Last Thursday, I was called in to replace a sick colleague on a school trip. The idea was to take a class of 14-year-olds to visit the remains of a sugar-cane factory, a copra dryer and a museum about ylang-ylang flowers and vanilla. Two teachers, twenty-nine students, one bus. Should be interesting.
The class was - and still is, for that matter - my worst class, which didn't help. They were the other teacher's worst class too. Bright kids, but just so noisy... the sort of class where you can deliver a perfect lesson without actually hearing the sound of your own voice. That was between four walls. We hoped that by taking them outside, we might get a better result... and we did. The class changed completely. They were lovely, worked hard and asked mostly intelligent questions. I think I like school trips after all.
This trip is known as the "Rallye du Patrimoine", it's a local competition between kids of the same age group. The organizers select 15 or so classes, who are then taken round three local sites with a guide. They are all given a questionnaire to fill in by listening to the guide, and the class with the best total result wins... wait for it... a photo with the local high education authority, the Vice-Rector. Big deal. But still, it's worth trying for, and we'll find some sort of prize for them. What I've done so far is print the group photo for them, which most were very proud of. It actually kept them fairly quiet for half a lesson!
The first stop was the sugar-cane factory in Soulou. What was left of it, at any rate. The first seven sugar-cane factories were built in 1845. In 1864, there were 38 of them, with plantations covering 12,309 hectares (roughly a third of Mayotte). Most of the owners came from France or Reunion Island. Slavery had been abolished in Mayotte by then, so they brought in workers from Madagascar, the Comoros islands and Mozambique, paid them next to nothing and put them to work clearing, planting and harvesting. By 1890, the sugar-cane plantations yielded 5000 tonnes a year.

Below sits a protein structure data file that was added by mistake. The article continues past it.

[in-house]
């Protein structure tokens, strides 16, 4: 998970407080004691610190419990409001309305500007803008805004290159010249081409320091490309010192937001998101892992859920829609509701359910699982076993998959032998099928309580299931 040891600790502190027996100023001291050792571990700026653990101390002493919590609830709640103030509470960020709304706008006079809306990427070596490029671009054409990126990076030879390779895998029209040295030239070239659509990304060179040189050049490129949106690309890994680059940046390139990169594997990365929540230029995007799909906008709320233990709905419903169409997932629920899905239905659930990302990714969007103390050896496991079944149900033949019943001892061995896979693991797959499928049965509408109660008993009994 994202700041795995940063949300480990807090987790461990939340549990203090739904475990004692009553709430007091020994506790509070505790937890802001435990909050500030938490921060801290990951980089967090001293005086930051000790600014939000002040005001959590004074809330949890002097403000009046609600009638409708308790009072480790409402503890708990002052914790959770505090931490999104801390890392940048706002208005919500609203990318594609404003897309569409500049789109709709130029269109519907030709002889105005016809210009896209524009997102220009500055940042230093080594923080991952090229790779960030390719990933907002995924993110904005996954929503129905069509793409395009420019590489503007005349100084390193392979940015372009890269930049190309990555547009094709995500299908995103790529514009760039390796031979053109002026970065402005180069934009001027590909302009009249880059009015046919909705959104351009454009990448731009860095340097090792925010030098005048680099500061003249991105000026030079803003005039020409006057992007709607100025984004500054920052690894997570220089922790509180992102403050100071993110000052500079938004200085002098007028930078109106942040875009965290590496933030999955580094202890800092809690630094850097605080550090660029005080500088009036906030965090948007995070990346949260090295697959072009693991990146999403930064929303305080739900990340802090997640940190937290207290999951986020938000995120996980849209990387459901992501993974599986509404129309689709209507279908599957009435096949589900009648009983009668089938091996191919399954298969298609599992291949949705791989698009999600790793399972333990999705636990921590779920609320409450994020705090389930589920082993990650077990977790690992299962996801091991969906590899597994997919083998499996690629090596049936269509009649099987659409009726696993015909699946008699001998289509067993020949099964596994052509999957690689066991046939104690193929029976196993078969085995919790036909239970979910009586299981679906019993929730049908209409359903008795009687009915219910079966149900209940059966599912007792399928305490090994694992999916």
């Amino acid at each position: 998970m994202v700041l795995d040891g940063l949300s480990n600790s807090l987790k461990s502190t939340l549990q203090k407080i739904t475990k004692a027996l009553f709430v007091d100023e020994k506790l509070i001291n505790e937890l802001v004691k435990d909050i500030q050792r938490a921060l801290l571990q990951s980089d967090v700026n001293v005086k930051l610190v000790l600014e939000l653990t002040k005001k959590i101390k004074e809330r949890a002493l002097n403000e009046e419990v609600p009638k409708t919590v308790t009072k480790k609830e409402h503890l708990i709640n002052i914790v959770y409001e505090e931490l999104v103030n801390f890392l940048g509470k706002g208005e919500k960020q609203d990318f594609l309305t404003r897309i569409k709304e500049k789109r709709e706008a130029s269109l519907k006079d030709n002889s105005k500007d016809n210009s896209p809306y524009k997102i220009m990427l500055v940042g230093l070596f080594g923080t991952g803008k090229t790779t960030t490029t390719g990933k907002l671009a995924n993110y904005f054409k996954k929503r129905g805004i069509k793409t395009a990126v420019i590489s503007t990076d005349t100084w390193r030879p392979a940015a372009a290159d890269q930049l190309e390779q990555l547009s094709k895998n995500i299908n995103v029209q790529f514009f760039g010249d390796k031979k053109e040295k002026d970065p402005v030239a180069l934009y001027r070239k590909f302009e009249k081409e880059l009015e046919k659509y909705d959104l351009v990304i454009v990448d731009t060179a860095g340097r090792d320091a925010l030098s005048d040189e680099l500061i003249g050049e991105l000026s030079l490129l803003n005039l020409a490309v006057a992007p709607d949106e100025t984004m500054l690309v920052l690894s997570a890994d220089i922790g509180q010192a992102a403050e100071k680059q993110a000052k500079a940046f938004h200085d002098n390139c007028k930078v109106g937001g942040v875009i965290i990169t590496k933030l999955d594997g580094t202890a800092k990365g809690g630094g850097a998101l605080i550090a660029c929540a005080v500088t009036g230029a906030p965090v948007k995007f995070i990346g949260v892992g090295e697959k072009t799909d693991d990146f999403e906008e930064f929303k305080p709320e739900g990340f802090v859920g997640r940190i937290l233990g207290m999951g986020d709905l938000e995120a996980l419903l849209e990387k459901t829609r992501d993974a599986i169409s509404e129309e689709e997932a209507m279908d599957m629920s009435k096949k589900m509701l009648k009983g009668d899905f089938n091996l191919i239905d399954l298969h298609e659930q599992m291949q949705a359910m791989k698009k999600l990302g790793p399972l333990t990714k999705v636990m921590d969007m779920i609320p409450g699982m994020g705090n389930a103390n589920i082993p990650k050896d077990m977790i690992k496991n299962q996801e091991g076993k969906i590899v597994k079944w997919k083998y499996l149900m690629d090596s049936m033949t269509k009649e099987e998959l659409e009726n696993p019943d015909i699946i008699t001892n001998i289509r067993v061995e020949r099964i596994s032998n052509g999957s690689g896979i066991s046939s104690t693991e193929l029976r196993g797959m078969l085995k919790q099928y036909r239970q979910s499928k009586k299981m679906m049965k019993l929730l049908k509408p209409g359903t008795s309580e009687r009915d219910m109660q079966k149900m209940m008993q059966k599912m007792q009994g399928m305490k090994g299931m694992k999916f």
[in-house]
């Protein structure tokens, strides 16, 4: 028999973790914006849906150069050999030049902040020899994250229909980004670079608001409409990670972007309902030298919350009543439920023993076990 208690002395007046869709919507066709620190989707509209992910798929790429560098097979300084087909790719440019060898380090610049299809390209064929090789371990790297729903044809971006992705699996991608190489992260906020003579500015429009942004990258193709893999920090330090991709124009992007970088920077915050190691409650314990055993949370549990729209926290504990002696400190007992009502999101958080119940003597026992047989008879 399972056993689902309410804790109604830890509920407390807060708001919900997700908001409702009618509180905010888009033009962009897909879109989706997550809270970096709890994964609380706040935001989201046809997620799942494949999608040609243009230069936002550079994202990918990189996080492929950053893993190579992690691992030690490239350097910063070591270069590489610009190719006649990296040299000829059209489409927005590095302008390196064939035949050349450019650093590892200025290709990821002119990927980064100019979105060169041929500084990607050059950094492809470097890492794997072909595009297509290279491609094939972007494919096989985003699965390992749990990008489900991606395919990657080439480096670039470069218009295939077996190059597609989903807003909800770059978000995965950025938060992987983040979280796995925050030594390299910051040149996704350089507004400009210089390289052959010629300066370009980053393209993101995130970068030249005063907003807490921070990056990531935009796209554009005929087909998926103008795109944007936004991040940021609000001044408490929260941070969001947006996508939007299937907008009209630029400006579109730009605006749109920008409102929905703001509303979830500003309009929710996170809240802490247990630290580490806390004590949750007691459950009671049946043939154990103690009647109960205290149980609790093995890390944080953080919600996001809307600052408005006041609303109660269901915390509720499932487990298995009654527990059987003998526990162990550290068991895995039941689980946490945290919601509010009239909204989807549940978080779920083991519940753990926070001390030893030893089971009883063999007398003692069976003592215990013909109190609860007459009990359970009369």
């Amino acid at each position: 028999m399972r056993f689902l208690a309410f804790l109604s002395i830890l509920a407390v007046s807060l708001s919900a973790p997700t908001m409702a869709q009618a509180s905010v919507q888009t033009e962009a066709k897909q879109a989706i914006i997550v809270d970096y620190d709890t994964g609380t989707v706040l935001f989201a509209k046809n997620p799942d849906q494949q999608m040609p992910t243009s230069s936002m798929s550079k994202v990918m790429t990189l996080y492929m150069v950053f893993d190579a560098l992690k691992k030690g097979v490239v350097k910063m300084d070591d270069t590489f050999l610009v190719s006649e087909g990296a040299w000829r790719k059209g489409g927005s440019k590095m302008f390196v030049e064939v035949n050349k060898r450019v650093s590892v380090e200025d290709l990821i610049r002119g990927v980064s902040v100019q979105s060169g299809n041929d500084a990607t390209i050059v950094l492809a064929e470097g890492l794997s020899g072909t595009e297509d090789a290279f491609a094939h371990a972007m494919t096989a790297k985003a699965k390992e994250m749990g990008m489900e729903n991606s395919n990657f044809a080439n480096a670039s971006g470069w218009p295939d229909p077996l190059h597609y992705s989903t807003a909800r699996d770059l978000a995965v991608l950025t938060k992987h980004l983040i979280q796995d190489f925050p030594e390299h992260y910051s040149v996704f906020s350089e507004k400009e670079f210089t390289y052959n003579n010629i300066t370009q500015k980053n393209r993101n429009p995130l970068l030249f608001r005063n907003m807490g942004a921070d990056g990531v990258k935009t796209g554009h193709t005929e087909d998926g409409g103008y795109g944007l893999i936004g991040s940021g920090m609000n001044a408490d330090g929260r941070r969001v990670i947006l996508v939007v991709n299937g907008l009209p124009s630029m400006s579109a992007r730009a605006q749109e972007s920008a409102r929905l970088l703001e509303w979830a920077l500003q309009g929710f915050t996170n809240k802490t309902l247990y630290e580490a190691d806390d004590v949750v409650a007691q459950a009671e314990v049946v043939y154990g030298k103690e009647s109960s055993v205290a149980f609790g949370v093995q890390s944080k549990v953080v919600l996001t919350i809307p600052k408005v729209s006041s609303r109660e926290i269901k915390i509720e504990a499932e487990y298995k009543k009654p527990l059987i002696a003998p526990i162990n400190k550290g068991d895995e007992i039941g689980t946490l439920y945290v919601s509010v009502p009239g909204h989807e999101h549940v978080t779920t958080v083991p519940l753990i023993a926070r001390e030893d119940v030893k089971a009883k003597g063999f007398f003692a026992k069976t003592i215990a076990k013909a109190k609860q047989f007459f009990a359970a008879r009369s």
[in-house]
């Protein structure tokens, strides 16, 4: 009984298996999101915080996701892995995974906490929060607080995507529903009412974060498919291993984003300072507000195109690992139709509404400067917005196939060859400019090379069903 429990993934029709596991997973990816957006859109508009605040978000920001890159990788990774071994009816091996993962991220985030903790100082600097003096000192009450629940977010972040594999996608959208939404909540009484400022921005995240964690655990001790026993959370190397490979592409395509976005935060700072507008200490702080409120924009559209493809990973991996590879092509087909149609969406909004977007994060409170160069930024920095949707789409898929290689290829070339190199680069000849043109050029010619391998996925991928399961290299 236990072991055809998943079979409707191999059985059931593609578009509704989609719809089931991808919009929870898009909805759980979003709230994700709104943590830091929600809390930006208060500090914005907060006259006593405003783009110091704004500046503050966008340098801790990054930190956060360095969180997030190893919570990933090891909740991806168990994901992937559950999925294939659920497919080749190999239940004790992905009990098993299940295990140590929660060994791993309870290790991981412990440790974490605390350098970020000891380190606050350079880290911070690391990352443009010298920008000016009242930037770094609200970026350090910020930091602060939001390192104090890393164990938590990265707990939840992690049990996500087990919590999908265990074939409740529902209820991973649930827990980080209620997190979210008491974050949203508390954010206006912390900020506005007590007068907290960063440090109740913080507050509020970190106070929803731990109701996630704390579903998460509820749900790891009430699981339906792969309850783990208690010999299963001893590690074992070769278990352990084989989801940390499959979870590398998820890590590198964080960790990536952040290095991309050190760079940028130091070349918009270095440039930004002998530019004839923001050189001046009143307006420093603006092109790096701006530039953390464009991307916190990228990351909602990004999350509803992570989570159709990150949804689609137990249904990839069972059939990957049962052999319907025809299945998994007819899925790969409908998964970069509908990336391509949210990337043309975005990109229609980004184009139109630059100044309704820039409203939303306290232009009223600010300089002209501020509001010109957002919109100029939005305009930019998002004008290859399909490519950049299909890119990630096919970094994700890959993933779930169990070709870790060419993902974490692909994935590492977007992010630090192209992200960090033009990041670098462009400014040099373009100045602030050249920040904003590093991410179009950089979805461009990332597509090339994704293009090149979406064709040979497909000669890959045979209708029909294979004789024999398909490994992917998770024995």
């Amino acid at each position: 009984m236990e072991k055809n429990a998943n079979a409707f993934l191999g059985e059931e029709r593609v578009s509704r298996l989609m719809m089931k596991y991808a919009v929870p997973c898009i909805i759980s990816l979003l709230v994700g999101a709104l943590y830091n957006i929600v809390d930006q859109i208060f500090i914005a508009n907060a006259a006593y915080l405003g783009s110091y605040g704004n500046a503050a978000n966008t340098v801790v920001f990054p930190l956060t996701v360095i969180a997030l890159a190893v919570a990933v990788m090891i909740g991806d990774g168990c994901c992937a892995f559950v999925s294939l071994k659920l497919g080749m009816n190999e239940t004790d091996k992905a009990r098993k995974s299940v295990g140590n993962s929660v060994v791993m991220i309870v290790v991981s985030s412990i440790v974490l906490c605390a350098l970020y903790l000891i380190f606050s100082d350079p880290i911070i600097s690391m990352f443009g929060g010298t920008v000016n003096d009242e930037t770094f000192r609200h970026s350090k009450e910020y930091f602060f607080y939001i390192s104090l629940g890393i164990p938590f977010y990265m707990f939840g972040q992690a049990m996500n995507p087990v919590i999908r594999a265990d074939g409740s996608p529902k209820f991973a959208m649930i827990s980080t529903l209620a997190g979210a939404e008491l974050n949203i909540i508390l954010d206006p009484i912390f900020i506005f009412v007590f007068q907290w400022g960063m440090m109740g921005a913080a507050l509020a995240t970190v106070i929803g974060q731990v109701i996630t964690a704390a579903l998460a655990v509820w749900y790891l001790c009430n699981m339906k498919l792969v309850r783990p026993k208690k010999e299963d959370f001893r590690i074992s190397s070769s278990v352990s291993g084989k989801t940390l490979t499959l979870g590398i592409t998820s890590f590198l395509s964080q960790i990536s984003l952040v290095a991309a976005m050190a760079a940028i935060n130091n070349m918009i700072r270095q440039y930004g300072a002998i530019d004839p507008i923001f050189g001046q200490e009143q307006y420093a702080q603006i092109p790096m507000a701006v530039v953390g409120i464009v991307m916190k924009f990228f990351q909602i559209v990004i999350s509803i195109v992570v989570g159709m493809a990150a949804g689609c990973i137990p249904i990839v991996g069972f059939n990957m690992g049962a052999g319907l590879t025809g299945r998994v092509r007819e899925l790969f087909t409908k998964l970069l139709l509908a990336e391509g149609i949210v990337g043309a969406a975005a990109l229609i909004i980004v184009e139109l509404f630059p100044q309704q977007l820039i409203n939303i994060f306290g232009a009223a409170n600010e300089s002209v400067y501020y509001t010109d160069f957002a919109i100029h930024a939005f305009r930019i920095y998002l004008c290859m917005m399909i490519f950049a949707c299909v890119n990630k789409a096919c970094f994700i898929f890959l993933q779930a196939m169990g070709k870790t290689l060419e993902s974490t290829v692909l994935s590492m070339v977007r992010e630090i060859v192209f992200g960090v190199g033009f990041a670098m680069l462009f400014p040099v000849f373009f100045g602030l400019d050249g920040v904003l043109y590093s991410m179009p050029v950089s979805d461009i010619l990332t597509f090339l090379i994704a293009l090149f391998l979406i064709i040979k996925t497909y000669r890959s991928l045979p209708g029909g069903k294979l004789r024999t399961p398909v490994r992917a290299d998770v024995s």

That was a bit too good to last, though. The sophisticated machines needed maintaining under the tropical climate, and mechanics took 6 months to come to Mayotte. On top of that, France had discovered beet sugar in the meantime and didn't need expensive cane sugar any more. The last working sugar factory in Mayotte, situated in Dzoumogné, closed in 1955.
The photo below is the cauldron, the heart of the factory. It burns wood, makes steam and reduces the juice from the sugar-canes to eliminate some of the water. The idea is, eventually, to get rid of the water in the sugar-cane without turning the sugar into caramel.
The next stop was the copra oven. Copra is coconut flesh, which is dried and exported to make coconut oil. This oil is used to make margarine, soap and some cosmetics. The copra oven was in use until the 1980s... now, it's looking rather sorry for itself.
Our third and final stop was the Ecomuseum of Ylang and Vanilla in Jimawéni, near Sada. I'd already been there once with Philippe and the music group to play at the opening of a photo exhibition, so it was quite nice to go again as it's a lovely place. There were signs explaining how vanilla and ylang-ylang were and still are cultivated in Mayotte, and the guide had set up a short film to go over the ylang-ylang distillation again with the kids. I hope they learnt something. I did, especially about the vanilla, which I'd never seen growing before.
A couple of group photos to end the day, and we undertook the hour's bus drive back to the school. Most of the kids had never travelled that far before, some hadn't been in a bus before and the overwhelming majority weren't used to riding in a vehicle for any given distance, so quite a few were sick on the way there or back. I now know to bring not only biscuits and water, but also sick bags, tissues, travel-sickness pills and various other essential items!